By Topic

Evolution of vacancy ordering and defect structure in epitaxial YSi2-x thin films on (111)Si

Sign In

Cookies must be enabled to login.After enabling cookies , please use refresh or reload or ctrl+f5 on the browser for the login options.

Formats Non-Member Member
$31 $31
Learn how you can qualify for the best price for this item!
Become an IEEE Member or Subscribe to
IEEE Xplore for exclusive pricing!
close button

puzzle piece

IEEE membership options for an individual and IEEE Xplore subscriptions for an organization offer the most affordable access to essential journal articles, conference papers, standards, eBooks, and eLearning courses.

Learn more about:

IEEE membership

IEEE Xplore subscriptions

3 Author(s)
Lee, T.L. ; Department of Materials Science and Engineering, National Tsing Hua University, Hsinchu, Taiwan, Republic of China ; Chen, L.J. ; Chen, F.R.

Your organization might have access to this article on the publisher's site. To check, click on this link:http://dx.doi.org/+10.1063/1.350950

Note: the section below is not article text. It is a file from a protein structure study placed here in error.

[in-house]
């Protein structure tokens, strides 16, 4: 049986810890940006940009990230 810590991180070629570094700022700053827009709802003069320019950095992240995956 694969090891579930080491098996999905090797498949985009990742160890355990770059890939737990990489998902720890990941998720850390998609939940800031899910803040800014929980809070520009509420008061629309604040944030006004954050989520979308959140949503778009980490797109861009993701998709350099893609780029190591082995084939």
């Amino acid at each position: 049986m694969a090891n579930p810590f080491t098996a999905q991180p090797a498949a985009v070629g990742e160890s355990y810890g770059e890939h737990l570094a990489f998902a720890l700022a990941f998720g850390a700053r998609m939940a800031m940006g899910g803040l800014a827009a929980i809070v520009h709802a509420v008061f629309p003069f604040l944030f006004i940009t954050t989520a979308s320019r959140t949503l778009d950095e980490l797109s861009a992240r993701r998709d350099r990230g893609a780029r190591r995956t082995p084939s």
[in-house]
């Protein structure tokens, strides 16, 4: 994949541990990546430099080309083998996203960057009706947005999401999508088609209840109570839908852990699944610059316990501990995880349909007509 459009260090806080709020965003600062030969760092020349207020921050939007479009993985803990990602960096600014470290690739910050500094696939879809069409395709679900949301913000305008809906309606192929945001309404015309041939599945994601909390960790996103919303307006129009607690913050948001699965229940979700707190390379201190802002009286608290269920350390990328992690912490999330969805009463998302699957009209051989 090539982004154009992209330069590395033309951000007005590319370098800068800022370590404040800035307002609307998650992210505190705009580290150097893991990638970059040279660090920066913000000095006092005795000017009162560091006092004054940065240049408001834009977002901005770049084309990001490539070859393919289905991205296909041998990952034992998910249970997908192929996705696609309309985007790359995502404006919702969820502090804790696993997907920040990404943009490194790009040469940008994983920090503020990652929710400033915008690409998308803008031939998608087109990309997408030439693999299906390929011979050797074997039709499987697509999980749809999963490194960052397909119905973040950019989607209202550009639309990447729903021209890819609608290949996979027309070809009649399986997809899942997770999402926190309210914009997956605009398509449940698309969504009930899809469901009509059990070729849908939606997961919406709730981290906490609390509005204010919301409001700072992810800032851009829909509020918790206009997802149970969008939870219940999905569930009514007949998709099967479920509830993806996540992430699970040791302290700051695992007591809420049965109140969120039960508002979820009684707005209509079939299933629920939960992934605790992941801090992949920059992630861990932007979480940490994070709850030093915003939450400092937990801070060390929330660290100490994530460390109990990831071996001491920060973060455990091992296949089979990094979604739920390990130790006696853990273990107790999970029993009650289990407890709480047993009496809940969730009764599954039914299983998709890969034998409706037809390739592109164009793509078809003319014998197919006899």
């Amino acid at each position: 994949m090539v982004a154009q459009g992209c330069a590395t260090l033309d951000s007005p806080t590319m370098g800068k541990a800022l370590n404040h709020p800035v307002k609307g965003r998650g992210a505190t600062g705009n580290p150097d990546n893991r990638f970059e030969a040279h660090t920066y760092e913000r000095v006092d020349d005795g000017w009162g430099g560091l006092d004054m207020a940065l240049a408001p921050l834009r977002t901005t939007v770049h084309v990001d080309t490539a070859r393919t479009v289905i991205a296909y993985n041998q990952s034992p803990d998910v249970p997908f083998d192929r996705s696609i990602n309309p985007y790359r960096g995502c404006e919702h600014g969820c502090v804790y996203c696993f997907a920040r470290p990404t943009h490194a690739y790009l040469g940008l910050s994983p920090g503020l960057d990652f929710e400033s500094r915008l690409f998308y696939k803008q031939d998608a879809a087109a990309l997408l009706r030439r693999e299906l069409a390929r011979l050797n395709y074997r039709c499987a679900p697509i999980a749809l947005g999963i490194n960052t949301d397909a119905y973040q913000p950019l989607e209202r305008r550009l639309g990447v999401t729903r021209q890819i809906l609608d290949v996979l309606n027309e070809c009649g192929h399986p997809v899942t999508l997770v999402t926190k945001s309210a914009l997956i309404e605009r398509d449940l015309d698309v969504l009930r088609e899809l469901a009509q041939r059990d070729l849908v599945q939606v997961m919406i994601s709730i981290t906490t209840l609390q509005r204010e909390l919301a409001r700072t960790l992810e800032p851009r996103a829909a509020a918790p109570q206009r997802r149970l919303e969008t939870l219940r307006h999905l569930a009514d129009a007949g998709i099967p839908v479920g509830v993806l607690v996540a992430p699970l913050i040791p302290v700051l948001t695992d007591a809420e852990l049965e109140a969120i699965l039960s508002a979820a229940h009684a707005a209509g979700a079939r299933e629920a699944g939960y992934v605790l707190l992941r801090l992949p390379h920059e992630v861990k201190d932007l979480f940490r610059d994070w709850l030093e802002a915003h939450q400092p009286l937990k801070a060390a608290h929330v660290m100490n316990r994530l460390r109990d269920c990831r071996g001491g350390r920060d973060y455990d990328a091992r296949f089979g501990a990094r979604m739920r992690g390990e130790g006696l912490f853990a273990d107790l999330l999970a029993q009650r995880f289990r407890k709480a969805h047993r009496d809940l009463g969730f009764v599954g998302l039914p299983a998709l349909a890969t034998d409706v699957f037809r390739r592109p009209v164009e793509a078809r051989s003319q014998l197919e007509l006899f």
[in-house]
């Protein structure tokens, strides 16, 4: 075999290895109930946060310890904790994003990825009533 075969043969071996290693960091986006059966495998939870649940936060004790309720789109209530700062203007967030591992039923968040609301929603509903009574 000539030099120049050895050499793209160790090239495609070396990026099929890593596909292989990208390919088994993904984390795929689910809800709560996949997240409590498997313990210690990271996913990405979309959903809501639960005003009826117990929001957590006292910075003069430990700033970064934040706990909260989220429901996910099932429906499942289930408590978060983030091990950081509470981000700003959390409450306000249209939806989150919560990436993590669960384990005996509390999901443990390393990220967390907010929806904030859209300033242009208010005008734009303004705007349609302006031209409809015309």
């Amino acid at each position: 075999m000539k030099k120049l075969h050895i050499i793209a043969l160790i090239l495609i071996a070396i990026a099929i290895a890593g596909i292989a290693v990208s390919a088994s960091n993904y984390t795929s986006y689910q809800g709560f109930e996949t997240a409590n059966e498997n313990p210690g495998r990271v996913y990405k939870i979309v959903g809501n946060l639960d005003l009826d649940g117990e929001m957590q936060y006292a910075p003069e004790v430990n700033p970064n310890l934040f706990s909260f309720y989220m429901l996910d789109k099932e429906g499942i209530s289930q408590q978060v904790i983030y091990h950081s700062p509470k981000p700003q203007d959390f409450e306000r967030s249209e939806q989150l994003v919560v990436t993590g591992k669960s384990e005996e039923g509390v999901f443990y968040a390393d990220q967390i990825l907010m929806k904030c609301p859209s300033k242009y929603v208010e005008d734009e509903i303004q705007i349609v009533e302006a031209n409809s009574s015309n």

The evolution of vacancy ordering and defect structure in epitaxial YSi2-x thin films on (111)Si have been studied by both conventional and high‐resolution transmission electron microscopy. Epitaxial YSi2-x with an ordered vacancy structure was grown on (111)Si by rapid thermal annealing. In samples annealed at 500 °C for 120 s epitaxial YSi2-x was found to form. After annealing at 600 °C for 15 s, the appearance of additional diffraction spots is attributed to the formation of an ordered vacancy superstructure in the epitaxial YSi2-x thin films. In samples annealed at 600 °C for longer time or higher temperatures, the splitting of extra diffraction spots is correlated to the formation of an out‐of‐step structure. Streaking of the split diffraction spots in the diffraction pattern is attributed to the presence of an out‐of‐step structure with a range of M values. The M was found to settle down to 2 after high‐temperature and/or long time annealing. Planar defects in YSi2-x films were analyzed to be stacking faults on {101¯0} planes with 1/6 〈1¯21¯3〉 displacement vectors. Computer simulation was carried out to determine the atomic structure of stacking fault. The simulated images are seen to match rather well with experimental images taken under two different values of defocus.

Published in:

Journal of Applied Physics  (Volume:71 ,  Issue: 7 )